This sentence is ridiculously complicated. What made it so?

Until last week, I would have said that your best hope for being more than a bodiless brain in a chemical stew was the fact that no scientist was yet capable of sustaining a viable brain in a jar.


I kind of know what it means ...

"If you want to be more than a highly-developed brain in a jar, then your hope is dashed because it's not even possible to sustain life in a jar in the first place... at least that's what I would have said... until last week."

Am I right?

  • 1
    Andy, please edit your question and put a greater-than symbol, >, in front of whichever sentence is supposed to be the quoted sentence. Also, run a spell check by right clicking and selecting 'Check spelling' Sep 3 '13 at 17:34
  • Or, if you haven't actually quoted the relevant sentence or two of the blog here, please do so! (Using the > markdown syntax)
    – Andrew Leach
    Sep 3 '13 at 17:36
  • Sorry I made a mistake here. The bold line is the one. Thank you.
    – user41481
    Sep 3 '13 at 17:45
  • 1
    In my opinion, this is not a ridiculously complicated sentence. Complicated, yes, but not ridiculously so. Semi-tautological, though...Is it just me?
    – JeffSahol
    Sep 3 '13 at 18:41
  • @JeffSahol I didn't think the sentence was that complicated. Also the logic is pretty faulty. If you CAN sustain a viable brain in a jar, with a sufficiently good simulation of reality, why would you need to simulate a modern reality that includes brains in jars? Just simulate last week's reality. Sep 3 '13 at 18:43

Break it down:

Until last week, I would have said

This is the conditional perfect tense which refers to a missed opportunity in the past.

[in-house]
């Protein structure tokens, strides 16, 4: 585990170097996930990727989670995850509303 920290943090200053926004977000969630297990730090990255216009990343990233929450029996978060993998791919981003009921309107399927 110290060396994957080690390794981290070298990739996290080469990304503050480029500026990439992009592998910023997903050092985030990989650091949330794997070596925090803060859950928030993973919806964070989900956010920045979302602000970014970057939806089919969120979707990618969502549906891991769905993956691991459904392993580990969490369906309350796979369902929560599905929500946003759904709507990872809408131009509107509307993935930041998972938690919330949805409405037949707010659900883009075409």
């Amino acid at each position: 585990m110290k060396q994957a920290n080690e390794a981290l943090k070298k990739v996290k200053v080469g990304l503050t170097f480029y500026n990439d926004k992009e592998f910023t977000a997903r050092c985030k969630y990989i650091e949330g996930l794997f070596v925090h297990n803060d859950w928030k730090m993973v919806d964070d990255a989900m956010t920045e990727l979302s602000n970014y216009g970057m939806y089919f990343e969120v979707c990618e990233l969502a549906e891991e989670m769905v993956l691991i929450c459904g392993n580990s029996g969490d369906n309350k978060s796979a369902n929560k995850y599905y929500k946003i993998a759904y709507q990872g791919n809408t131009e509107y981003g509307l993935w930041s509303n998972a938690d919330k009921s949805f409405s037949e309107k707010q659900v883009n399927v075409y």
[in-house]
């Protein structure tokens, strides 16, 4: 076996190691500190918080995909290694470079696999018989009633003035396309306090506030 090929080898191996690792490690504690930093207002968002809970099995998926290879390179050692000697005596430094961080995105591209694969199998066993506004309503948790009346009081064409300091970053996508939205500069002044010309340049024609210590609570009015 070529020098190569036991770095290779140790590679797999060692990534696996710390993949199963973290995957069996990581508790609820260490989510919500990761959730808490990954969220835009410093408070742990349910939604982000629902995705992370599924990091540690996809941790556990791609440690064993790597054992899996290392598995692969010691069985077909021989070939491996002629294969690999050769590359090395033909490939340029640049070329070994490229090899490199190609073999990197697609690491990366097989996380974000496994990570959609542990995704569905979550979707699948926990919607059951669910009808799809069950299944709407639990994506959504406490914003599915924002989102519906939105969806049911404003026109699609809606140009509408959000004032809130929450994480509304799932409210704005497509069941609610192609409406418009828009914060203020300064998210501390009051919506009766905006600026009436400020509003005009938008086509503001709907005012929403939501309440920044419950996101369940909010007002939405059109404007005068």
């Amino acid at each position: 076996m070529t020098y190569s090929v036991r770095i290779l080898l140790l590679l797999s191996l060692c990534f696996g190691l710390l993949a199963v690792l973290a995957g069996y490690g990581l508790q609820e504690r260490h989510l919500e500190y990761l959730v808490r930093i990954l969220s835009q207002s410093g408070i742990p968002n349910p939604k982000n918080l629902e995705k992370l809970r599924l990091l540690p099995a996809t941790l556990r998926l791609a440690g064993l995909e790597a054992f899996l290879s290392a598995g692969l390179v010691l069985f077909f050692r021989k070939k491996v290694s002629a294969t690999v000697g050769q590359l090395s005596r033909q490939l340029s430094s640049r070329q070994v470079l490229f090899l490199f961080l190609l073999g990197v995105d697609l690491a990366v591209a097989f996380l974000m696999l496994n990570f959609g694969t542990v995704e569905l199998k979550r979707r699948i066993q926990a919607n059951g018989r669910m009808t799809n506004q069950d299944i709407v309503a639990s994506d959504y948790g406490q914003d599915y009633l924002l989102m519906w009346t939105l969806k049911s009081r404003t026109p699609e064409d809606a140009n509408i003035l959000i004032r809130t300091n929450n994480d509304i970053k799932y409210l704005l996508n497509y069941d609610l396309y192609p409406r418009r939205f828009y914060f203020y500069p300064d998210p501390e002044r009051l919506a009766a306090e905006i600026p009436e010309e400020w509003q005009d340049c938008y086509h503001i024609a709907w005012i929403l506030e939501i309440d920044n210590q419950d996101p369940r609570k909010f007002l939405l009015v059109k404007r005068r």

your best hope for being more than a bodiless brain in a chemical stew

This is referring to the article's main story, which is about growing brains in jars. Theoretically, one could grow a brain in a jar, hook it up to a computer, and simulate its reality such that the brain thinks it is a real person in a real body.

was the fact that no scientist was yet capable of sustaining a viable brain in a jar.

Prior to last week, no scientist could create such a brain in a jar. Last week that changed. The missed opportunity from the first clause was that nobody asked the author if they were real or just a brain in a jar. If they had asked, the author's response would have been that they probably aren't a brain in a jar, because nobody knows how to do that. Now someone does know how to do that, so the author can't use that answer.


The tenses in the sentence are all over the place. The author has mixed past continuous, past perfect and past perfect continuous tenses in the same long winded sentence.

I also think that he should use of instead of for after 'hope'. OP's reconstruction is far better.

  • 3
    Well, no. There's a modal past perfect and a simple past. Being and sustaining are gerunds. Sep 3 '13 at 19:00
  • Really?? only if the reader's attention span is short enough to ignore the 'was' before 'sustaining' ....
    – user49727
    Sep 4 '13 at 11:32
  • And your hope 'for' being a constructive commentator makes your hope 'of' becoming one rather improbable. Guess what is wrong with this sentence?
    – user49727
    Sep 4 '13 at 11:44
  • Nope. The construction was sustaining is not present. Sustaining is the object of the preposition of, of sustaining... is the complement of the adjective capable, capable of sustaining is an Adjective Phrase complementing the verb was. Parallel: No scientist was capable of miracles. Sep 4 '13 at 13:01
  • so now you think sustaining is a noun or an adjectival phrase or both, but not a gerund?
    – user49727
    Sep 4 '13 at 13:12

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